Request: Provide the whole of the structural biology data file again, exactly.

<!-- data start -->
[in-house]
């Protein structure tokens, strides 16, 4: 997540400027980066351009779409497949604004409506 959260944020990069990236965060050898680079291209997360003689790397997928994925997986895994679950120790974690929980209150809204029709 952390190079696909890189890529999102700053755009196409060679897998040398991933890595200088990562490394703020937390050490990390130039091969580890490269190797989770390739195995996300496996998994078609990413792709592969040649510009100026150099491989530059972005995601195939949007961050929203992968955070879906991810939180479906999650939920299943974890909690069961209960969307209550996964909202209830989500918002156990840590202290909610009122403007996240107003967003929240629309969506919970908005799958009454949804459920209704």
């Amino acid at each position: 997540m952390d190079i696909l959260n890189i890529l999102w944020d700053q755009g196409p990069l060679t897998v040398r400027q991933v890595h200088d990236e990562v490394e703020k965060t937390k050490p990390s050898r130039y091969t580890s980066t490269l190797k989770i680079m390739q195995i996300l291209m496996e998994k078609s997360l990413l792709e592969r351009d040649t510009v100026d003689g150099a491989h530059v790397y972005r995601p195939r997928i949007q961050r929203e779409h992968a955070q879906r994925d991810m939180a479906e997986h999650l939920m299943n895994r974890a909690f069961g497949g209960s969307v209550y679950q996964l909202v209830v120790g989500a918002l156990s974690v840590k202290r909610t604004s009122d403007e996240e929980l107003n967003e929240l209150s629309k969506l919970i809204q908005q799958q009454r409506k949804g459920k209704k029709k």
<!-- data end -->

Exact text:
[in-house]
């Protein structure tokens, strides 16, 4: 997540400027980066351009779409497949604004409506 959260944020990069990236965060050898680079291209997360003689790397997928994925997986895994679950120790974690929980209150809204029709 952390190079696909890189890529999102700053755009196409060679897998040398991933890595200088990562490394703020937390050490990390130039091969580890490269190797989770390739195995996300496996998994078609990413792709592969040649510009100026150099491989530059972005995601195939949007961050929203992968955070879906991810939180479906999650939920299943974890909690069961209960969307209550996964909202209830989500918002156990840590202290909610009122403007996240107003967003929240629309969506919970908005799958009454949804459920209704």
């Amino acid at each position: 997540m952390d190079i696909l959260n890189i890529l999102w944020d700053q755009g196409p990069l060679t897998v040398r400027q991933v890595h200088d990236e990562v490394e703020k965060t937390k050490p990390s050898r130039y091969t580890s980066t490269l190797k989770i680079m390739q195995i996300l291209m496996e998994k078609s997360l990413l792709e592969r351009d040649t510009v100026d003689g150099a491989h530059v790397y972005r995601p195939r997928i949007q961050r929203e779409h992968a955070q879906r994925d991810m939180a479906e997986h999650l939920m299943n895994r974890a909690f069961g497949g209960s969307v209550y679950q996964l909202v209830v120790g989500a918002l156990s974690v840590k202290r909610t604004s009122d403007e996240e929980l107003n967003e929240l209150s629309k969506l919970i809204q908005q799958q009454r409506k949804g459920k209704k029709k």